Tuesday, September 30, 2008
My email friend, Darla, and her friends were there to protest the event. She sent me this article that was written by John Scripsick whose son died in Iraq. In 2005 and 2006, I sat in the bug-ridden heat of Texas with Cindy Sheehan as she waited for answers to her questions. Now I read this grieving man's questions. And I wonder... will anyone in power ever answer these people? How does one sleep at night knowing the pain they have caused millions all over the world?
What Did My Son Die For?
by John Scripsick
Most people will lie or stretch the truth for one reason, and that is money.
My son died in Iraq one year ago, and it has made me study the reasons we went to war, as any parent would do looking into the loss of their child.
President George W. Bush came to Oklahoma City Friday to raise money for Senator John McCain. I think for a donation of $5,000 you got your picture taken with Bush at a beer distributor's house. I was there outside the house but did not attend the fundraiser.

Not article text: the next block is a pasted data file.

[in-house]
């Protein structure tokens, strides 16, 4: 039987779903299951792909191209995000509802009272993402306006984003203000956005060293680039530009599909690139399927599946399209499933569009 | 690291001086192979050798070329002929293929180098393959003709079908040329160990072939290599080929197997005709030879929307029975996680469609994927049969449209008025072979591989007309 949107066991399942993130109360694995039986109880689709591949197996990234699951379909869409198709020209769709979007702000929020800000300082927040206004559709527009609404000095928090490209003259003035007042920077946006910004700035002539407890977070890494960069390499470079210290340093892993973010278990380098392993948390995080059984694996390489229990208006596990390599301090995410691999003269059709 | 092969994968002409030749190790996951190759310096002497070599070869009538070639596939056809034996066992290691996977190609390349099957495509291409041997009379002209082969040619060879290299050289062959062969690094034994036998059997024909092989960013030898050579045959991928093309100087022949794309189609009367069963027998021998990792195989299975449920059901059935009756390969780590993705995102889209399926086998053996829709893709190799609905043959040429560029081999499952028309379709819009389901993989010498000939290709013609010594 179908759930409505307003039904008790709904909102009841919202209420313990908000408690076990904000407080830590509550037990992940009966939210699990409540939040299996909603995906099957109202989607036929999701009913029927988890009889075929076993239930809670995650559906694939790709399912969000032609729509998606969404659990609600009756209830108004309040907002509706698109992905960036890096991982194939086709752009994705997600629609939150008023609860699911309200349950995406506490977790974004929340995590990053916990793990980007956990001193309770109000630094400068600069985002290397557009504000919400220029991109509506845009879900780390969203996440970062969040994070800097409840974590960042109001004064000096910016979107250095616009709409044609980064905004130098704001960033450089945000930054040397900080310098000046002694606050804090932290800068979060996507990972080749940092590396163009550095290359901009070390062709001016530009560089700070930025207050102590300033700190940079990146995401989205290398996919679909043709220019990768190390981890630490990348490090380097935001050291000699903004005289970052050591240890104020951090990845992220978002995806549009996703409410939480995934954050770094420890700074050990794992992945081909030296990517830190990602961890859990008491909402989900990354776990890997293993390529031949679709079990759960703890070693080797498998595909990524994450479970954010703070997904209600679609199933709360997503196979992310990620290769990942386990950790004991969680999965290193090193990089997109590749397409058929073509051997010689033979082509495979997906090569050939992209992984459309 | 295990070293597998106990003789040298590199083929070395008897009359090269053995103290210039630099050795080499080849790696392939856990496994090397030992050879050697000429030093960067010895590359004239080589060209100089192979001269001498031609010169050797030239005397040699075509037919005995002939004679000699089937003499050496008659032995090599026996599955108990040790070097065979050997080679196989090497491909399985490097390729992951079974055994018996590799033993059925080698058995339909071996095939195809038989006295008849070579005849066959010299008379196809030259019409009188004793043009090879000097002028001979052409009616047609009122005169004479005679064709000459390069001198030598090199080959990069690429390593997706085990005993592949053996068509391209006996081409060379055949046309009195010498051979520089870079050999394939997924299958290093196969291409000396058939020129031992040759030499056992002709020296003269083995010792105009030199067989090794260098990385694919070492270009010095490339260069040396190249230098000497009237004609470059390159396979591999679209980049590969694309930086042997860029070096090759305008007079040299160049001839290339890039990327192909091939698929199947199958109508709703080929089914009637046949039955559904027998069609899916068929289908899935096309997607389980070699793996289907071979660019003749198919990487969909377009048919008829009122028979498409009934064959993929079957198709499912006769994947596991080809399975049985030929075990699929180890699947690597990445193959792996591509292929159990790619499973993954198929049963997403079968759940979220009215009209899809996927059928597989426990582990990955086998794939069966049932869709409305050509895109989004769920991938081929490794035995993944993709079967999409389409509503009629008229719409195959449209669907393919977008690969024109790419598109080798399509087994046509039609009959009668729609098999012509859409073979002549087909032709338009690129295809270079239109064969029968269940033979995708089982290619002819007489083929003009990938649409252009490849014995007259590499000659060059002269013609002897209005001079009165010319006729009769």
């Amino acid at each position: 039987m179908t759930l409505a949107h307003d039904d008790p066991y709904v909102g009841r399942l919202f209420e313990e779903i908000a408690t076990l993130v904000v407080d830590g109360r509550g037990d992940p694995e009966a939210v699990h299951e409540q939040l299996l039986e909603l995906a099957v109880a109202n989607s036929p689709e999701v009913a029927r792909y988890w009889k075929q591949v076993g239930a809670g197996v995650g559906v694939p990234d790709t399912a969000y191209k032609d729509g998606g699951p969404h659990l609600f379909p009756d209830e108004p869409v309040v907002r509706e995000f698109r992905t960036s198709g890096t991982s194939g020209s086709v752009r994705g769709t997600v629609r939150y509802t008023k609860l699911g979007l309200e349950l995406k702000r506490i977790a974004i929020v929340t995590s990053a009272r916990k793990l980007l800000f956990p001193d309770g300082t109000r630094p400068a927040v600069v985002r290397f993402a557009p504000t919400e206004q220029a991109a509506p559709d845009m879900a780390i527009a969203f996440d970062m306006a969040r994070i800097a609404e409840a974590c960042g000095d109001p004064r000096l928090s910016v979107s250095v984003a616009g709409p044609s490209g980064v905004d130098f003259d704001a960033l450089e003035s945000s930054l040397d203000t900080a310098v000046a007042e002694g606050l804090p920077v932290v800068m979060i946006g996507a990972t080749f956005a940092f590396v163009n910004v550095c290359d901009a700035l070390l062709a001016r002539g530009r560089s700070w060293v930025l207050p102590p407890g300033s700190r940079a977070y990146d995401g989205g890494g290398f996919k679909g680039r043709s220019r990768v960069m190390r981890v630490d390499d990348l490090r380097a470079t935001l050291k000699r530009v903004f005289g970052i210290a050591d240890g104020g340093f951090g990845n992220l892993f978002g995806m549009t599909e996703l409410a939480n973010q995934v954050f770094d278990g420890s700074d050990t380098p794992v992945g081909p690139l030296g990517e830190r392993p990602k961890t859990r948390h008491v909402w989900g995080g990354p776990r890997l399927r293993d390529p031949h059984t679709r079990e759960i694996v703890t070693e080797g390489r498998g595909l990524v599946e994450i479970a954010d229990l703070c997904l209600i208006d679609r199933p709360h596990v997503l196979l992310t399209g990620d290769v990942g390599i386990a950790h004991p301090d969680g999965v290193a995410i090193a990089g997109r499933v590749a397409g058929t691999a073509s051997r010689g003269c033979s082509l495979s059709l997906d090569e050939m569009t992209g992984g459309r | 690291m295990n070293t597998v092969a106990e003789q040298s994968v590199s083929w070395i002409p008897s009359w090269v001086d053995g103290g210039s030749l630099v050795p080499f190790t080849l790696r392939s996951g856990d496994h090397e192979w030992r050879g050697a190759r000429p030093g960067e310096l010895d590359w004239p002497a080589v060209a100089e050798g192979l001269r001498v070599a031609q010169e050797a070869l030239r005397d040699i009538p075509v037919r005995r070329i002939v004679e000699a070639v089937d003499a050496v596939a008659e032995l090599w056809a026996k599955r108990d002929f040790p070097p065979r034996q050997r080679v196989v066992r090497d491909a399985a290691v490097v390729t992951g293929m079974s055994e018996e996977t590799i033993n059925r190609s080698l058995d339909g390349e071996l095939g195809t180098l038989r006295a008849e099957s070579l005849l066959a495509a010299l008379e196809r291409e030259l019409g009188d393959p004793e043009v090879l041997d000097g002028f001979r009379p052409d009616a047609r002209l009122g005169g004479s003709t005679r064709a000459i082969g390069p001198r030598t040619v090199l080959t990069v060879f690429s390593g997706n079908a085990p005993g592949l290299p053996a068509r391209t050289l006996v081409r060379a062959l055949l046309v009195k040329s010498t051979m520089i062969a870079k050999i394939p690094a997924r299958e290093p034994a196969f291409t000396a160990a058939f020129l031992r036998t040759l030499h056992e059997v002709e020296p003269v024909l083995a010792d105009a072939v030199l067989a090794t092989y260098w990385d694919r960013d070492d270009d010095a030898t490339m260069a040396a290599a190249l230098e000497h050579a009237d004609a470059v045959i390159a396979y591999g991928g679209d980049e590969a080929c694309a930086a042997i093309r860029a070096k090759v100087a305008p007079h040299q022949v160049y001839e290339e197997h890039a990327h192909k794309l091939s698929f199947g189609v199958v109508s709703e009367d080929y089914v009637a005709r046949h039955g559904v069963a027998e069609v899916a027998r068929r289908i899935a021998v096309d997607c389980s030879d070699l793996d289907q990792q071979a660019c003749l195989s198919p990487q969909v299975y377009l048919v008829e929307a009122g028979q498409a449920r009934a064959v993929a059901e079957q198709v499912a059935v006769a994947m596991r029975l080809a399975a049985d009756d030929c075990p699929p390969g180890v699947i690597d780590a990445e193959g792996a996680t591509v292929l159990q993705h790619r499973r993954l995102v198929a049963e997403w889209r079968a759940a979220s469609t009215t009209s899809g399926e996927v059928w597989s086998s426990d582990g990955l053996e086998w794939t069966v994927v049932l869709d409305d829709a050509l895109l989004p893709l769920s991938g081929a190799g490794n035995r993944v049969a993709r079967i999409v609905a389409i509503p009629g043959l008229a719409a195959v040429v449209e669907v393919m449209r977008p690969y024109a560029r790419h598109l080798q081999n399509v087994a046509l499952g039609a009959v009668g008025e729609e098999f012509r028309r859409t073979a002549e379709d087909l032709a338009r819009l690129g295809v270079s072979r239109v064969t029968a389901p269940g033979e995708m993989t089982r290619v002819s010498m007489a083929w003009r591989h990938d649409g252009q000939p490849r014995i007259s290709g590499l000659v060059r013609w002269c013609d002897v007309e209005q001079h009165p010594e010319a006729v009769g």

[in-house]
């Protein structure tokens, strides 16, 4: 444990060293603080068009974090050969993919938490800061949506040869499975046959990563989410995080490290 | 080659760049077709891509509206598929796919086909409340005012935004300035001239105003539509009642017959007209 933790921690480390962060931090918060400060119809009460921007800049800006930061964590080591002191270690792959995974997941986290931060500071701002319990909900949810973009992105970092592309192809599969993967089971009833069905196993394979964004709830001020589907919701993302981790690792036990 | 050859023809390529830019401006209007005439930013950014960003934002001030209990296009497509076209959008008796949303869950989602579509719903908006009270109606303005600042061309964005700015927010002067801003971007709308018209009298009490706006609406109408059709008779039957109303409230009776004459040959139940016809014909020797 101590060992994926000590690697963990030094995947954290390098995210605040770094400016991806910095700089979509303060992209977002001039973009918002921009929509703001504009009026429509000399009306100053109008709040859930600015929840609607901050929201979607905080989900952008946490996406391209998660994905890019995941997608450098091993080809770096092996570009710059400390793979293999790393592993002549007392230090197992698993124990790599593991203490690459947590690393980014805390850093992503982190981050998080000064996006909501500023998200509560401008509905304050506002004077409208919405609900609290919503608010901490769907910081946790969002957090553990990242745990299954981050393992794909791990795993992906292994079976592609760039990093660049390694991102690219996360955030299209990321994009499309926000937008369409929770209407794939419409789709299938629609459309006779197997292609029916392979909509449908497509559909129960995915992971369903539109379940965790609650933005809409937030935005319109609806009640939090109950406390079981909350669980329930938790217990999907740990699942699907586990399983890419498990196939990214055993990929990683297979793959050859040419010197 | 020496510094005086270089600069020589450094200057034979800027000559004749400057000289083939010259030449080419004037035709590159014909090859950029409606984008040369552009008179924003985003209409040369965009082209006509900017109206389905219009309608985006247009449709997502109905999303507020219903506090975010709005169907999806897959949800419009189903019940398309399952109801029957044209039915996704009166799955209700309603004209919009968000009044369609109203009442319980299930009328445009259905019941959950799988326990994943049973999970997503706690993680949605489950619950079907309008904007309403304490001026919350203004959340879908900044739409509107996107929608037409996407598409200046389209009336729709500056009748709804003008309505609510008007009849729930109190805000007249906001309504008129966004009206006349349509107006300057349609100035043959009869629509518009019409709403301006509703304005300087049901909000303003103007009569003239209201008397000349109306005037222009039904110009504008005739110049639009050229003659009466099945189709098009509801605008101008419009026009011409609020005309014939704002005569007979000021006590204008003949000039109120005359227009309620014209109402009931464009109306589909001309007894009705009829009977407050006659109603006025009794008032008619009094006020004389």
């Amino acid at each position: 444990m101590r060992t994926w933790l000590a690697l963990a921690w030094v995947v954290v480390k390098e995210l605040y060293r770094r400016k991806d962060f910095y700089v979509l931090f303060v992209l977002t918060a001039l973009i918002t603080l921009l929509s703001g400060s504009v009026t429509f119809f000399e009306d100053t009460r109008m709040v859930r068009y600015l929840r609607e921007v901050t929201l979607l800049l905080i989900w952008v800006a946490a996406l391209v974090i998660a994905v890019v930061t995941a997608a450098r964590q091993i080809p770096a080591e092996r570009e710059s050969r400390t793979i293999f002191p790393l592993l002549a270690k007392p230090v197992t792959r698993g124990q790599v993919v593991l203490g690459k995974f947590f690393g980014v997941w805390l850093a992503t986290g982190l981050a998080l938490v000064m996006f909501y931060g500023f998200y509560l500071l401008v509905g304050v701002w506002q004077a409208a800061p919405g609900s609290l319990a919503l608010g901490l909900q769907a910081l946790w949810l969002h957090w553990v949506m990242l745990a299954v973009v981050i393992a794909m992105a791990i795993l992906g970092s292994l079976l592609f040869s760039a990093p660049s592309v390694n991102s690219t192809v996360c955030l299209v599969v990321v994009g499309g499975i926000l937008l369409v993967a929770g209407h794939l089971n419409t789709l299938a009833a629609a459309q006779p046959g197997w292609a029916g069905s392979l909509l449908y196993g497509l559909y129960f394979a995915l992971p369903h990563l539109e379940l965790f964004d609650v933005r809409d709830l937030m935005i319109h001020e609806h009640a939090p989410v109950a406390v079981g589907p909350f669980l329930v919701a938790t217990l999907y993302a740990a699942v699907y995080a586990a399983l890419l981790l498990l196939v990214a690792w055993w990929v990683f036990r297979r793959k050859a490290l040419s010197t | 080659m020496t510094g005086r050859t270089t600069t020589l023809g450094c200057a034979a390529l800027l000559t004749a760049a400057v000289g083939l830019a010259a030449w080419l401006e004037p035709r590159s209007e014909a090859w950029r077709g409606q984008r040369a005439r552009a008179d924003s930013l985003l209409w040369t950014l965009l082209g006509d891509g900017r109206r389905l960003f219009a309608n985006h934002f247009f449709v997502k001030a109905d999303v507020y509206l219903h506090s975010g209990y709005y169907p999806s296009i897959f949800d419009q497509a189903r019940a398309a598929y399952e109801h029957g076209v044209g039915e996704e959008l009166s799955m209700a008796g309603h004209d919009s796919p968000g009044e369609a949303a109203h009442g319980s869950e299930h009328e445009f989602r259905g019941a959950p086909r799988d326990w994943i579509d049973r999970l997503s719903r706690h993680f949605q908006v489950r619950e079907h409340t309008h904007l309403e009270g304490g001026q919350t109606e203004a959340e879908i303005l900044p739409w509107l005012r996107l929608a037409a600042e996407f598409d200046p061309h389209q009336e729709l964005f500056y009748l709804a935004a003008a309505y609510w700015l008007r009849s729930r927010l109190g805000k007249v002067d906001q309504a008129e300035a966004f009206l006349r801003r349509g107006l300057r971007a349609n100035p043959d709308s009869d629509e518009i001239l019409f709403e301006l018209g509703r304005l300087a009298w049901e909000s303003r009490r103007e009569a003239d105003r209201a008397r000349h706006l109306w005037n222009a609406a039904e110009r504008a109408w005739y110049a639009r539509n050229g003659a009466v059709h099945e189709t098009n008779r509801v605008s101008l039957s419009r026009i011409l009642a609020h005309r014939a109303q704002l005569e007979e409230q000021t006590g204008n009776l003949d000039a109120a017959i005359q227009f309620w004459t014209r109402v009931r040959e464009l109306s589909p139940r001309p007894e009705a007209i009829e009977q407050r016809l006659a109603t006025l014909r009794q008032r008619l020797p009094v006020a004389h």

My son joined the Marines to help this country do good. I tried to talk him out of joining, but after 9/11 lots of young men and women joined. One day before his final signing, I thought he was having second thoughts, but Bryan looked at me and said he already gave them his word. I was worried but proud that he was a man of his word.
As time went by, I have seen that President Bush, Dick Cheney, and others are not men of their word. They will lie straight to your face.
I was there on Friday, not to get a picture taken with Bush, but to ask some questions:
How can our government pay $800 to $1,000 a day to Halliburton, KBR, and Blackwater employees, who work for businesses that Cheney has ties to, and only pay our troops $70 to $100 a day?
Is it true that Blackwater, which has cost taxpayers billions to provide security in Iraq, has given generously to your campaign?
Was Enron your largest contributor?
Did a Texas oil company that gave to your campaign drill in the Kurdish region yet?
Did you read the report sent to you in August 2001 about an attack in America coming soon?
Did you pay $5 million to a man from Iraq so he would not talk about weapons of mass destruction (WMDs)?
Did you ignore Iran's offer to infiltrate Al Qaeda after the 9/11 attack?
Did you disregard Joe and Valerie Wilson's knowledge about WMDs and Al Qaeda in Iraq?